[audubon-news] Arthur Feinstein Honored as Clean Water Act Hero

  • From: "BIANCHI, John" <JBIANCHI@xxxxxxxxxxx>
  • To:
  • Date: Fri, 18 Oct 2002 14:47:25 -0400

Contact: Dev Novack
        Arthur Feinstein

30 Clean Water Act Heroes Honored for Landmark Law's 30th Anniversary

San Francisco, CA, October 18, 2002 - The Clean Water Network, an alliance
that represents over 1000 environmental organizations nationwide, has named
Golden Gate Audubon's Executive Director, Arthur Feinstein, a national hero
as a result of his longstanding commitment to implementing the Clean Water
Act (CWA). 

Today marks the 30th anniversary of the Clean Water Act, commonly viewed as
one of the most successful environmental laws ever passed in the U.S. To
help mark this event, The Clean Water Network will name a total of 30 people
as heroes for their extraordinary dedication to keeping the CWA's promise of
better water quality for all Americans. This award honors Arthur Feinstein's
significant contributions to protecting and restoring wetlands and coastal

Mr. Feinstein, who is also a member of the Audubon California Board of
Directors, has focused much of his work on the wetlands and wildlife of the
San Francisco Bay Estuary. He has also worked on state and federal wetlands
protections, including co-founding the Campaign to Save California Wetlands.
His most important victory to date has been in helping to lead grassroots
efforts against the 1994 Contract with America's attacks on wetlands.

"If not for the Clean Water Act, things would be a lot worse. We were losing
hundreds of thousands of acres of wetlands every year," Feinstein says,
adding that much remained to be done. "After 30 years of the CWA we no
longer have rivers catching on fire, as the Cuyahoga River in Cleveland did
in 1969. But 39% of our rivers or streams are still unfit for swimming or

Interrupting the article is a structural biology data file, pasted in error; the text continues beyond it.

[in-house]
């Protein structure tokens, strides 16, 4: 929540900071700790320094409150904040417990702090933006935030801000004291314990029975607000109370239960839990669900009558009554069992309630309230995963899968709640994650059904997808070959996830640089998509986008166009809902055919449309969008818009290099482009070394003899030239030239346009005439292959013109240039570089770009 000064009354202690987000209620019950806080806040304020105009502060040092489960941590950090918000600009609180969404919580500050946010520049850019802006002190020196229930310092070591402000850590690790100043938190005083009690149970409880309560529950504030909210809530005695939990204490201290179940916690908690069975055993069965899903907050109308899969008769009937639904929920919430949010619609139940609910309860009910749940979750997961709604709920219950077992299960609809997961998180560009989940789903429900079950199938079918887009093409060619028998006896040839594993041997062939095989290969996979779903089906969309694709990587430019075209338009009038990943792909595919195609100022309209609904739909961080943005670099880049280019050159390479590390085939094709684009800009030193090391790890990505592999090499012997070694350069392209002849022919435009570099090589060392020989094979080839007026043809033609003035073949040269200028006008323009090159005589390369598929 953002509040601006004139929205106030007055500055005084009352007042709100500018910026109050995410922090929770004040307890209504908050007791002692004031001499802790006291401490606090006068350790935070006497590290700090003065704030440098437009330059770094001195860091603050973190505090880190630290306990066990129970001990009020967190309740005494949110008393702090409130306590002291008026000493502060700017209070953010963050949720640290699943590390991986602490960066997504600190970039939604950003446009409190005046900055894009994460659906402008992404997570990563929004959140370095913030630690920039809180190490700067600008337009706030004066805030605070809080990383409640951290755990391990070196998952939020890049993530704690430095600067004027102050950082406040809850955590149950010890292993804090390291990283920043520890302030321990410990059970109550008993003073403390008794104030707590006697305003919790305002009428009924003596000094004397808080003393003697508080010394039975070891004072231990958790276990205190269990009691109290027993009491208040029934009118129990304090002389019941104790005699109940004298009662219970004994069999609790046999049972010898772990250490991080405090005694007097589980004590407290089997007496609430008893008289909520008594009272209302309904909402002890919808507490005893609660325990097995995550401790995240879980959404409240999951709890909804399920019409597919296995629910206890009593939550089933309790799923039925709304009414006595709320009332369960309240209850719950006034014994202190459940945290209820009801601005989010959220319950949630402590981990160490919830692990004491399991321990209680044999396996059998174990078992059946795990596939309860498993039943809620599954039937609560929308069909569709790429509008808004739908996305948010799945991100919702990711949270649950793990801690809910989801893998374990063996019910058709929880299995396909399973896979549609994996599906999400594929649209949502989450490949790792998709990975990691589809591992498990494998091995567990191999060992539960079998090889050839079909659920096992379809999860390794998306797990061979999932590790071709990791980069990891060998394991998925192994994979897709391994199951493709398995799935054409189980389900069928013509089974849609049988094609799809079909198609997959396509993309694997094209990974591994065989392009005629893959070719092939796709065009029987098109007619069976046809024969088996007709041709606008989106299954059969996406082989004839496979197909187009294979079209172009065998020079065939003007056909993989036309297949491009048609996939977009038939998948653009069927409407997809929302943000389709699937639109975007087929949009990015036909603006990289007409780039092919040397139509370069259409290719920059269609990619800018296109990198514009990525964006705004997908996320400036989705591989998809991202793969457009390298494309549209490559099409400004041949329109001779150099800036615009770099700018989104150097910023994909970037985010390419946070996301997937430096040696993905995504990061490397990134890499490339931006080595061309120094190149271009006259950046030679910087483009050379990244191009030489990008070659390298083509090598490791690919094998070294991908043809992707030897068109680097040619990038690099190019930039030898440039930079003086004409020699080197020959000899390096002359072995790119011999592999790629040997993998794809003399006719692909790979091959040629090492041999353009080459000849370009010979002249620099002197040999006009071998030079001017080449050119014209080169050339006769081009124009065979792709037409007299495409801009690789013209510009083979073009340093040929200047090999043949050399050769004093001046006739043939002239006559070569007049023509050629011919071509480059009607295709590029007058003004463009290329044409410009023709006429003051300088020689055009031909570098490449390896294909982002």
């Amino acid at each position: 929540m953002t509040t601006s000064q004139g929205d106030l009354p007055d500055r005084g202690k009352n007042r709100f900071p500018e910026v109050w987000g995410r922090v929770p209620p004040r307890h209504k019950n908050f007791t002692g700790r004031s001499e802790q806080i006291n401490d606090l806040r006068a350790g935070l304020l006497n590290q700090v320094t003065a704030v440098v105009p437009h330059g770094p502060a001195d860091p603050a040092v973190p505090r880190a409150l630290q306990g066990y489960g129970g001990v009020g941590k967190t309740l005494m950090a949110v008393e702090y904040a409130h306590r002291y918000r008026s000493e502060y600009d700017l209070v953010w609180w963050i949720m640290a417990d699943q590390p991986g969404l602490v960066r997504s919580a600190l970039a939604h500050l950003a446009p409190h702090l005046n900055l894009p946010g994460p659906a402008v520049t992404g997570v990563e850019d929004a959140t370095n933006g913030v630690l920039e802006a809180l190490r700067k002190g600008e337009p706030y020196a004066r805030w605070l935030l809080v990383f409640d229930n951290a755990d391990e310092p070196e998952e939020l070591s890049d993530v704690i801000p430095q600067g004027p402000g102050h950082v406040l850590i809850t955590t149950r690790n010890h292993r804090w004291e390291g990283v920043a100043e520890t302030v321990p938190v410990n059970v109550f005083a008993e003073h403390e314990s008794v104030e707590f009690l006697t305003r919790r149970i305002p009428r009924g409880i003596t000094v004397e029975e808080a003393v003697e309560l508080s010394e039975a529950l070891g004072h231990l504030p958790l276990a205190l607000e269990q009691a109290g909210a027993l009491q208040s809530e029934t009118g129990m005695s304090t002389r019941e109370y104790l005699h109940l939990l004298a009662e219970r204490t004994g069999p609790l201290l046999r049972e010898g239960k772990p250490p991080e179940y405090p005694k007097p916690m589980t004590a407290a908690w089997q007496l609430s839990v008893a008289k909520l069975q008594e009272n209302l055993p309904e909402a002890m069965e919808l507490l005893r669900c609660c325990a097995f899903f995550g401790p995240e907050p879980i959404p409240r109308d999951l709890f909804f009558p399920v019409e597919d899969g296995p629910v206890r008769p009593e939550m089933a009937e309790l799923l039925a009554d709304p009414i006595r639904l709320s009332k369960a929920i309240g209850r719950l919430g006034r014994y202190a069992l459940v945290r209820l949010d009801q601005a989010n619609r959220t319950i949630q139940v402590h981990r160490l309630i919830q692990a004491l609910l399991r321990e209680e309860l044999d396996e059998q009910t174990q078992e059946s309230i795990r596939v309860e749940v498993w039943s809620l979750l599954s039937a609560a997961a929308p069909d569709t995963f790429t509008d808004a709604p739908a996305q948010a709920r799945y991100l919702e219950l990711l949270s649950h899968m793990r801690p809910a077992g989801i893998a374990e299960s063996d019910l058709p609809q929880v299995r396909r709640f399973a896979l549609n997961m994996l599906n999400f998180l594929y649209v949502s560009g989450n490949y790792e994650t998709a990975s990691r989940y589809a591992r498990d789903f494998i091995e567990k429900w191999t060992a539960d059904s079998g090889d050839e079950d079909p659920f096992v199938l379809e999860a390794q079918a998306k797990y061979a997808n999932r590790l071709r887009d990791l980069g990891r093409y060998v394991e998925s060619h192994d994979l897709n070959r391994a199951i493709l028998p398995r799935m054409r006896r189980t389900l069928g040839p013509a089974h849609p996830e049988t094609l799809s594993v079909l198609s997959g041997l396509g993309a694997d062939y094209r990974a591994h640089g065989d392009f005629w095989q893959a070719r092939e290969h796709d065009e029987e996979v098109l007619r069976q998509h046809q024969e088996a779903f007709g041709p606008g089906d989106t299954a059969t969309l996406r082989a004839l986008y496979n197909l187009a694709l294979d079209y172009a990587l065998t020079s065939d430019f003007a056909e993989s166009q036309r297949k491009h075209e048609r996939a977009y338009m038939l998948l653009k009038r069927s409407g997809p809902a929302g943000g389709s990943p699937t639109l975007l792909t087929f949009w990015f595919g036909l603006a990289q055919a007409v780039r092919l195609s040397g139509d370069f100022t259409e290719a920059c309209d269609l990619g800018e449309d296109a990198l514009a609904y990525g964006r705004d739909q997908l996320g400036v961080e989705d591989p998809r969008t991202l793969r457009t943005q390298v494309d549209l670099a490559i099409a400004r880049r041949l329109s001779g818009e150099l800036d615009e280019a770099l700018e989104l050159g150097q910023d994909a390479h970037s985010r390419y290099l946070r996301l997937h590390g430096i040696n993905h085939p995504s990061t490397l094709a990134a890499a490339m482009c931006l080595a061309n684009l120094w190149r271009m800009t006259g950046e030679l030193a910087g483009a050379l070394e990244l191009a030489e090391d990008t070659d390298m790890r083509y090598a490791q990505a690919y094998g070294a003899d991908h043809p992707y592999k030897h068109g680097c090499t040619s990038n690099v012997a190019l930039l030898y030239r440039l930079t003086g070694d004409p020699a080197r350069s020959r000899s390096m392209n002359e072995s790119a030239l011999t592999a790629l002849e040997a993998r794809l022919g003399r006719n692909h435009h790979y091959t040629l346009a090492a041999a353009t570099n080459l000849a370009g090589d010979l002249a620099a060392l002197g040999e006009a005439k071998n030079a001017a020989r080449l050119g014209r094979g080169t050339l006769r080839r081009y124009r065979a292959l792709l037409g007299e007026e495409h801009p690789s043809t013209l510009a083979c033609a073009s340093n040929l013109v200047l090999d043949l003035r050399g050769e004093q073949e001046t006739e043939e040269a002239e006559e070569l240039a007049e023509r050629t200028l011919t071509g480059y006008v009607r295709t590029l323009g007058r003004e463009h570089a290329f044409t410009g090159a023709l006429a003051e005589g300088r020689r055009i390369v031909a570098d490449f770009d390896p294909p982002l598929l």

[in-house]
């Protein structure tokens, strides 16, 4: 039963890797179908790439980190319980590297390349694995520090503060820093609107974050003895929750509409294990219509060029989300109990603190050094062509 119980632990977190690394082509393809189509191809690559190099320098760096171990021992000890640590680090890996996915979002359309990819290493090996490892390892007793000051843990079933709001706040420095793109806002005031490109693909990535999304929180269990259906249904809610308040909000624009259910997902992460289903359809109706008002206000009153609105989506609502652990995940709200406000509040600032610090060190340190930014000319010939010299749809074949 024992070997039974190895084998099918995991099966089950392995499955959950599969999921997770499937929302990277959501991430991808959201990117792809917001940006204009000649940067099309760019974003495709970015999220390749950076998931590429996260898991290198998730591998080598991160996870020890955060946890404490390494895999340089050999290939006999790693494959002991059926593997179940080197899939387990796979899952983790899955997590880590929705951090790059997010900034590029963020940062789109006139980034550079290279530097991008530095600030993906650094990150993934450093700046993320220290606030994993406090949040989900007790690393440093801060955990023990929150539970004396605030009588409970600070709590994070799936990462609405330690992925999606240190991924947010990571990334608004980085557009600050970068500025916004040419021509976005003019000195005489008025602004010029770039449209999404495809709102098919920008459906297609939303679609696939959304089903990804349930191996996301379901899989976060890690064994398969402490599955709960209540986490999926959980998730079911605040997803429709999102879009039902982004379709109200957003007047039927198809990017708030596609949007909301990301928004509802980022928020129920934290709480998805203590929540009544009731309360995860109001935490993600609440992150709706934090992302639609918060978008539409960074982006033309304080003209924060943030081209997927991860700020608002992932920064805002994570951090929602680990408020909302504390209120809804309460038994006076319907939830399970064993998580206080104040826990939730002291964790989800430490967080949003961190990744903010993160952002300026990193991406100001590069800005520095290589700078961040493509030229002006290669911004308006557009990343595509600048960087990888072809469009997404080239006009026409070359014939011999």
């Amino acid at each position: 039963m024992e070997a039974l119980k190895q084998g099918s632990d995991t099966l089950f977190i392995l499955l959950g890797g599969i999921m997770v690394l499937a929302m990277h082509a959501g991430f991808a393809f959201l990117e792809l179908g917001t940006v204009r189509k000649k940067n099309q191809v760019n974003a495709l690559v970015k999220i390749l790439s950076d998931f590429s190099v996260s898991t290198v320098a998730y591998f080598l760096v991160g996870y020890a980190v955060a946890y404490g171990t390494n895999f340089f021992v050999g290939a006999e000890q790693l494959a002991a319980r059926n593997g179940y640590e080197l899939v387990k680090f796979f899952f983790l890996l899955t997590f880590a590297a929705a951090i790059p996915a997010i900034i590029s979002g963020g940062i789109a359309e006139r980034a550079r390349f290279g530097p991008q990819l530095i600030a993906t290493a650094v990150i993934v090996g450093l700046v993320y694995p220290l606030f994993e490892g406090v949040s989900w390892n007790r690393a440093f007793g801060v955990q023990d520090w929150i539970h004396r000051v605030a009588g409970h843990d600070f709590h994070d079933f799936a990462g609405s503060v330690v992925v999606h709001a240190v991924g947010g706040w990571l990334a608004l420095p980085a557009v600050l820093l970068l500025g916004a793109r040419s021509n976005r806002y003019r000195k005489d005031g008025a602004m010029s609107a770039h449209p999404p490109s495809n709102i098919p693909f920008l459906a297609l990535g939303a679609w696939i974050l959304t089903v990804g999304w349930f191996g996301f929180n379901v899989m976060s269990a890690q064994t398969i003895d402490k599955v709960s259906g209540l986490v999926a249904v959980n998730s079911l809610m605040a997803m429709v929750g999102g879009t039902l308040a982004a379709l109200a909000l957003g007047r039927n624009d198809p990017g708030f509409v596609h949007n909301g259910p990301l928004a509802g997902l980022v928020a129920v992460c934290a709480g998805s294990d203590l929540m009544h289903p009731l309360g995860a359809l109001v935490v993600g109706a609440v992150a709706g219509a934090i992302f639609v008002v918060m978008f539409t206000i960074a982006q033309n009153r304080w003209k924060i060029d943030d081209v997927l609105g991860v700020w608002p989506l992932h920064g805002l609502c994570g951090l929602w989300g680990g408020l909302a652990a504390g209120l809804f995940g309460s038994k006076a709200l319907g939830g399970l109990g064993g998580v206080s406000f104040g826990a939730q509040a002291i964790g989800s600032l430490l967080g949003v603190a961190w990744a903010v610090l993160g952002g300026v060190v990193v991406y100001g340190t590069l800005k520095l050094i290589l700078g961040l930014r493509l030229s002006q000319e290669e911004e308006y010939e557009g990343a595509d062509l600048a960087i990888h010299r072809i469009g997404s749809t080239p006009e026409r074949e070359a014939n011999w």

fishing." Feinstein has been heartened that the Clean Water Act has helped
slow the rate of wetland loss and even allowed the beginnings of wetland
restoration. But he cautions that the Bush administration now proposes to
roll back many of the CWA's gains.

"Arthur's tenacity has resulted in many acres of wetlands being restored and
protected in San Francisco Bay. He's a true advocate for the program and he
deserves this honor," said Loretta K. Barsamian, Executive Officer of the
San Francisco Bay Regional Water Quality Control Board.

At the state level, Feinstein is an advocate of Proposition 50, the Water
Security, Clean Drinking Water, Coastal and Beach Protection Act of 2002. It
would authorize the state to issue $3.4 billion in bonds to fund water
quality, security, conservation, and watershed restoration projects
throughout California. The bonds proposed in Proposition 50 provide a unique
blend of funding for water projects and money for ecosystem conservation,
including significant funding for restoring rivers, streams, creeks, and
wetlands in the San Francisco Bay watershed. It would allow California to
complete the purchase of 16,500 acres of historic San Francisco Bay wetlands
from Cargill Salt. Prop 50 would further enable the state to develop and
begin implementing salt pond restoration plans, creating new Bay shoreline,
open space areas and wildlife habitat.

Audubon is dedicated to protecting birds and other wildlife and the habitat
that supports them. Our national network of community-based Audubon nature
centers and chapters, environmental education programs, and advocacy on
behalf of areas sustaining important bird populations, engage millions of
people of all ages and backgrounds in positive conservation experiences.

The Clean Water Network is an alliance of over 1,000 organizations working
together to protect, enforce, and strengthen the Clean Water Act. For more
information, visit our website at www.cwn.org <http://www.cwn.org>
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